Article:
- Jewish Learning
This recipe is a large recipe. It yields four round sourdoughs or four braided Challahs + two Bilkelech.
Every baker has their own method, and with practice you’ll eventually develop your own routine. Start with a small amount of sourdough starter. (They can be made from scratch, purchased, or if you’re lucky, someone will share a portion of their starter with you.) Starters are meant to be shared, so find someone with an existing one who’s ready to share a small amount (approximately 25 to 50 grams).
Store the starter in your fridge in a plastic container or jar. Two nights before making your dough, take it out of your fridge and place it on your counter.
(I like to start the first feeding Tuesday night, in order to have them fresh for Shabbos.) Remove the jar from your fridge and discard about half of your starter. Replenish what’s left in your jar with 30 grams flour and 30 grams warm water.
Mix it gently with a fork and cover it loosely with lid slightly opened. Wrap it with a cloth or dish towel (so it has the air to rise).
Let it rise at room temperature. (I place it near the percolator) until bubbly and double the amount.
(Approximately eight to 10 hours after your first feeding. I do it the following morning/ Wednesday morning.) Repeat the same feeding as above. Let it rise until the next feeding.
(At night/Wednesday night) Repeat the same feeding as above. Let it rise until the next feeding.
(The following morning/ Thursday morning.) Transfer your starter to a larger container or jar. (I use an 86-ounce container.) Now you can feed it with 350 grams high quality flour and 350 grams warm water. (If you have extra starter, you can keep it for future use.)
Mix it very well with a fork or spatula Cover the jar/container with its lid slightly opened and wrap it with a cloth or dish towel.
Let it rise (in a warm place) until the culture is full of bubbles and its consistency resembles a spongy and fluffy texture (approximately six hours).
I recommend using the starter at its peak, before it falls back down.
Place six pounds flour and 55 grams salt in the Bosch mixer (with the dough hook) and mix it.
Measure on a kitchen scale 1,512 grams of warm water and add it to the mixer.
Now add 650 grams bubbly, active starter and mix the dough well.
The texture of the dough will feel rough and shaggy, which is normal.
After the dough is mixed, it’ll need to rest. Resting is a repeated step throughout sourdough baking. Each rest serves a significant purpose. The flour needs time to absorb the water, which jump-starts the gluten development without kneading. It also makes the dough more soft and manageable.
Leave the dough in the mixer covered and let the dough rest for approximately a half hour.
In the meantime, take the extra portion of starter and store it in the fridge for future use (approximately 50 grams).
Once the dough has completed the first rest, turn the mixer on for one more quick mix.
When done kneading, divide the dough in four portions of 1,050 grams for large Challah or sourdough. The rest of the dough you can use for bilkelech (rolls).
Stretch and fold each dough separately (see below) and place each dough in a slightly oiled bowl. (I use the silver metal bowl.)
Cover each with a plastic and a towel. Place the dough in a warm spot in the kitchen.
Let it rise for another half hour and do another stretch and fold.
How to stretch and fold: Grab a portion of the dough, stretch it upward and fold it inwards towards the center. Turn the bowl clockwise and repeat stretching and folding until you feel the dough has stiffened.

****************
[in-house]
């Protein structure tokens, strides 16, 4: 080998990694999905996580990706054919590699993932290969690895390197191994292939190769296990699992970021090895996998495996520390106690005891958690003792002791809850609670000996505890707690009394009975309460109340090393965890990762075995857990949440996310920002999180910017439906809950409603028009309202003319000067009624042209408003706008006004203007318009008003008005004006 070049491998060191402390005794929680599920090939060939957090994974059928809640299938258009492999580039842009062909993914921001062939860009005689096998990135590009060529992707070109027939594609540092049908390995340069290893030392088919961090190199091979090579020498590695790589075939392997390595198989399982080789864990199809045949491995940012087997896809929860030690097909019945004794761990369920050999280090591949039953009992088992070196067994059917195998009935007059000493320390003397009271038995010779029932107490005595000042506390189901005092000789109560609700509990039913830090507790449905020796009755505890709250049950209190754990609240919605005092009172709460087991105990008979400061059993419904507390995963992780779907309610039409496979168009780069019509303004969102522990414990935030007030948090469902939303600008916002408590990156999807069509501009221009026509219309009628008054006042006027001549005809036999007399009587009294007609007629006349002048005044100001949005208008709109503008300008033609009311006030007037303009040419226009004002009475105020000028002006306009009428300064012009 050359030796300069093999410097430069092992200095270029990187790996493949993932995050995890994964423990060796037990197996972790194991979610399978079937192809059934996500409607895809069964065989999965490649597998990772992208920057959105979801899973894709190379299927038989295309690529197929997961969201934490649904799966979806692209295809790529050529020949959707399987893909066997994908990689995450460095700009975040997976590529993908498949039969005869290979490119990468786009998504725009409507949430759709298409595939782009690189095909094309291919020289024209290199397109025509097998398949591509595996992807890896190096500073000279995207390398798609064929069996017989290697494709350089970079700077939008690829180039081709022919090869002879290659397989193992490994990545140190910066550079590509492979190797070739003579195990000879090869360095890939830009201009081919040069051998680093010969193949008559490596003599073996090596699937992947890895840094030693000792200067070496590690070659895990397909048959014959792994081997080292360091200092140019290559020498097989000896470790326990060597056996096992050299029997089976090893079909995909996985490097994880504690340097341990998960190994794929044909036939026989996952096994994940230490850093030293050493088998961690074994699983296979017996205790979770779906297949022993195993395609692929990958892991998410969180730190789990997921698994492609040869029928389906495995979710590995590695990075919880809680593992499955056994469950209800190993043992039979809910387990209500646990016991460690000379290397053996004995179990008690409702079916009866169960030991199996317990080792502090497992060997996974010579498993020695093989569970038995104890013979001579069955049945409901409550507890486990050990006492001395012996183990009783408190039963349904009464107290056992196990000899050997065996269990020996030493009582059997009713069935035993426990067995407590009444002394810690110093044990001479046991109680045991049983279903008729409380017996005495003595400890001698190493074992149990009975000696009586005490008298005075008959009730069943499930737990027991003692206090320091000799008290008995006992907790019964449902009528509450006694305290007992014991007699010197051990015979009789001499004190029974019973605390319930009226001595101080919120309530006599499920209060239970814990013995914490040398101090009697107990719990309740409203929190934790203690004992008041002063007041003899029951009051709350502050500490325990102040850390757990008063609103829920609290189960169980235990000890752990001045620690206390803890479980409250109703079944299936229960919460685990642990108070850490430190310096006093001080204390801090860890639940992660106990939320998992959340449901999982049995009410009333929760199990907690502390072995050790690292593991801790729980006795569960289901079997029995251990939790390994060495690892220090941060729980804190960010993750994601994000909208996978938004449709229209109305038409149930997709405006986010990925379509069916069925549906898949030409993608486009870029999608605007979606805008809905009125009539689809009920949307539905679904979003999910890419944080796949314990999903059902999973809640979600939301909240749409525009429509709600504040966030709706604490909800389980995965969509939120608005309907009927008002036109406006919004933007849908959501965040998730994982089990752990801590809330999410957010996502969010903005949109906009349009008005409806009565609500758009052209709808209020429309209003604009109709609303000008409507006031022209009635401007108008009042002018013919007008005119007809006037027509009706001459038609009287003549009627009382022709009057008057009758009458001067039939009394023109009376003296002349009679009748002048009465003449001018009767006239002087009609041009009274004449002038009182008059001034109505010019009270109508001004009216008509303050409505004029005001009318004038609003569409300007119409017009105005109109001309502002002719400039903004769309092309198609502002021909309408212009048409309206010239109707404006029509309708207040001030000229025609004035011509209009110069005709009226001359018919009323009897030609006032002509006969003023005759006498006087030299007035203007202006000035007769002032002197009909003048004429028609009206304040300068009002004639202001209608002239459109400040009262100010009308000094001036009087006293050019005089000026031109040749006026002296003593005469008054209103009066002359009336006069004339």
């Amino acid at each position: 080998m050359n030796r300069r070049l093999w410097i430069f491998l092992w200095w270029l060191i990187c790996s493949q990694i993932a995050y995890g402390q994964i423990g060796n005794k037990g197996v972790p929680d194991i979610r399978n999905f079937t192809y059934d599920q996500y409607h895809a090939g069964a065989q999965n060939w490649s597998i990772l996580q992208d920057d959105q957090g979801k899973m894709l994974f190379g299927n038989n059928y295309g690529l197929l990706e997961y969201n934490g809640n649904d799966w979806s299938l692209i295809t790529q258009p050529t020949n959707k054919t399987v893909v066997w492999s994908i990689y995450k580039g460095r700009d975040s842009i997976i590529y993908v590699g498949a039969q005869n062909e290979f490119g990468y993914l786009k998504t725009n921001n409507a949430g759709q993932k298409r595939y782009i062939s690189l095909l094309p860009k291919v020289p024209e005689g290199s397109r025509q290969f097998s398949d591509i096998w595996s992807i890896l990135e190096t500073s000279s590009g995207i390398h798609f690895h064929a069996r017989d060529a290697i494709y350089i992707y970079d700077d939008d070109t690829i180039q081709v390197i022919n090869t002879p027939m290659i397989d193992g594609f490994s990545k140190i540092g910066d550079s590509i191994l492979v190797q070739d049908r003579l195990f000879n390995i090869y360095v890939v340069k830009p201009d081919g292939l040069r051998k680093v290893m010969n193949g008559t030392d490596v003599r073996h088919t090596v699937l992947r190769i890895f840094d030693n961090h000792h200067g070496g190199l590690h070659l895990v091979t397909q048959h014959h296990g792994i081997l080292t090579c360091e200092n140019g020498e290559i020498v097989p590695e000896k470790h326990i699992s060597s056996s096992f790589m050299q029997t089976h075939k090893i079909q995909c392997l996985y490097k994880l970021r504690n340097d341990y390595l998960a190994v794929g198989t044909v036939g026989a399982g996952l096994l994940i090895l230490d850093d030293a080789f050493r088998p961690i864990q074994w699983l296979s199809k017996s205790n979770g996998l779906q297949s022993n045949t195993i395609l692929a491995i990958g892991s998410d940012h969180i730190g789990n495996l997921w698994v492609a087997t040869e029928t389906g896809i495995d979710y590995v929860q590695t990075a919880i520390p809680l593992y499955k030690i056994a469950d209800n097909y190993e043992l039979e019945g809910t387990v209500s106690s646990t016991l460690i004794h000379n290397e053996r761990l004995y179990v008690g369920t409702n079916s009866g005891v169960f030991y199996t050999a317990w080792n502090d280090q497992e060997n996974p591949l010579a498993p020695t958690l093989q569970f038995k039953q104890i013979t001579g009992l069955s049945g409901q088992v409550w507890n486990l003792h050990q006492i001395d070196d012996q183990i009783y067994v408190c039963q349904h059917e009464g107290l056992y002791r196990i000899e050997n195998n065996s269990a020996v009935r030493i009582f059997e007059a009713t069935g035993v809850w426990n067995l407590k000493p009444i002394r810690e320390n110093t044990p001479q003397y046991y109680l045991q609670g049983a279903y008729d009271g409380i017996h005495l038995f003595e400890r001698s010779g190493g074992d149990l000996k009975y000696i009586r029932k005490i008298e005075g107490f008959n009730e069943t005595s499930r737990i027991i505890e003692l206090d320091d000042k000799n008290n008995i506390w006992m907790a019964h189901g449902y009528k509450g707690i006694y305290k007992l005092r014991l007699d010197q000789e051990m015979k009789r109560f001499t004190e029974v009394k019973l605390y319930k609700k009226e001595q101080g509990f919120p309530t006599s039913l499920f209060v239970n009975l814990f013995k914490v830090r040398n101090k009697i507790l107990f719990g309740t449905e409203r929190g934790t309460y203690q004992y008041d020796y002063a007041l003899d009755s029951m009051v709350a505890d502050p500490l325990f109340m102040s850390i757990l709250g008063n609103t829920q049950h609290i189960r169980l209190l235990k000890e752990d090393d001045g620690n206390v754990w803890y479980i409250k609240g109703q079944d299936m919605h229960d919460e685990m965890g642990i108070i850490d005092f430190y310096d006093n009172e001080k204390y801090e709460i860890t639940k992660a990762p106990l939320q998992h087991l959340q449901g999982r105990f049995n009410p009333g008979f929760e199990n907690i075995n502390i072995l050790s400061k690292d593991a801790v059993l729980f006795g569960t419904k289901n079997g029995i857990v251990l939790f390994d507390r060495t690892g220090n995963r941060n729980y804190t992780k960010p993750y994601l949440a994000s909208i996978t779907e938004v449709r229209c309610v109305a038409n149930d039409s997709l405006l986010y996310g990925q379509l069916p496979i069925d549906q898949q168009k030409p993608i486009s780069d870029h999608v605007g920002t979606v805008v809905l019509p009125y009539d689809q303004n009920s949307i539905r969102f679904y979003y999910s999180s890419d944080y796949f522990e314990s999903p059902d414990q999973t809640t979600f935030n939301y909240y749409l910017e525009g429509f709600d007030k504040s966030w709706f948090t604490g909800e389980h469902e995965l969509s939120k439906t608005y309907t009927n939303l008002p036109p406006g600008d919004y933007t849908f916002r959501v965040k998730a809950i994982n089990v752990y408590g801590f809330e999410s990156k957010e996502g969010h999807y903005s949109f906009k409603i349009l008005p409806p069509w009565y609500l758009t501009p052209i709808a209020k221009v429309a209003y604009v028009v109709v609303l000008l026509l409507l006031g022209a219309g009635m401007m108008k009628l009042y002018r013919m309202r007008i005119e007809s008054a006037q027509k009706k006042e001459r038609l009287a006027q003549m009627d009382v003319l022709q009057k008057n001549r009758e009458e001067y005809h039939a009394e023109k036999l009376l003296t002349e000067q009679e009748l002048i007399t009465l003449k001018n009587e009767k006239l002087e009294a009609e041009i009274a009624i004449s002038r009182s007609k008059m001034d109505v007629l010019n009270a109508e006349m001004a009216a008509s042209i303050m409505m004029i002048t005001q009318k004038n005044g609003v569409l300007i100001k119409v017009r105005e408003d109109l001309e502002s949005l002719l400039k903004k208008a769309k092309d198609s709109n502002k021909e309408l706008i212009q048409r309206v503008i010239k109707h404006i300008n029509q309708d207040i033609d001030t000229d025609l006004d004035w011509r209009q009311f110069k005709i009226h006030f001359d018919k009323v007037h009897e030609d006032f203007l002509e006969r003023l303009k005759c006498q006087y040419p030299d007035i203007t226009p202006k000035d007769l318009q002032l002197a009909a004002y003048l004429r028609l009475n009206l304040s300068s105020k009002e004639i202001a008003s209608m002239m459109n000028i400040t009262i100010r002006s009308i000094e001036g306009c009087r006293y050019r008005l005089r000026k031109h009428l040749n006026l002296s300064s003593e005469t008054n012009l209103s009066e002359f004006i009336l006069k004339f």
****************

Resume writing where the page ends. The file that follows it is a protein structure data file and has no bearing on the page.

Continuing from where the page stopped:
Flip the dough over, cover and let it rest until the next stretch and fold.
Repeat this process approximately three times, every half hour.
After repeating the stretch and fold process, let each dough rise (covered) for four hours.
The dough is ready when it’s increased in size, puffy, and no longer dense, with plenty of bubbles to show aeration.
After the bulk rise you should take challah. Gather all the bowls, cover with a towel and do hafrashat challah (read more on hafrashat challah here).
After the bulk rise, the dough is ready to be shaped on your work surface! Gently coax each dough out of the bowl onto a slightly floured surface.
Shape the dough by pinching all sides into the center.
Flip the dough over and gently cup the dough to tighten the circle shape.
The goal is to redistribute the weight of the dough to all sides and create a tight skin on the surface for a more uniformed rise.
Once shaped, the dough should be placed in a lined proofing basket, seam side up. (Sprinkle a small amount of flour on the basket before placing the dough).
Cover with a plastic shower cap or food plastic wrap. Let it rise for another two to three hours.
Place it in the fridge overnight.
(The following morning/ Friday morning.) Scoring the dough creates a beautiful design. You can score your dough according to your liking. Sprinkle some corn meal on the top of the dough and invert the dough onto a piece of Gefen Parchment Paper.
Now, score the dough. Scoring or slashing the dough (with a sharp knife or razor blade) prior to baking, allows steam to escape and controls the direction in which the bread opens up. It also enhances the beauty of the bread.
Transfer the dough with the parchment paper into a five-quart Dutch oven.
Preheat oven to 500 degrees Fahrenheit.
Bake for 20 minutes with cover.
Lower the temperature to 450 degrees Fahrenheit.
Bake for another 15 minutes.
Remove the cover and bake for an additional 10 minutes.
Remove the dough from the Dutch oven. You can crisp it in the oven for another few minutes (according to your preference).
This recipe originally appeared in Balebusta. See more at https://balebusta.nyc/
Recipe Development by Miriam Spitzer. Food Styling by F. Smilowitz.
How Would You
Rate this recipe?
Please log in to rate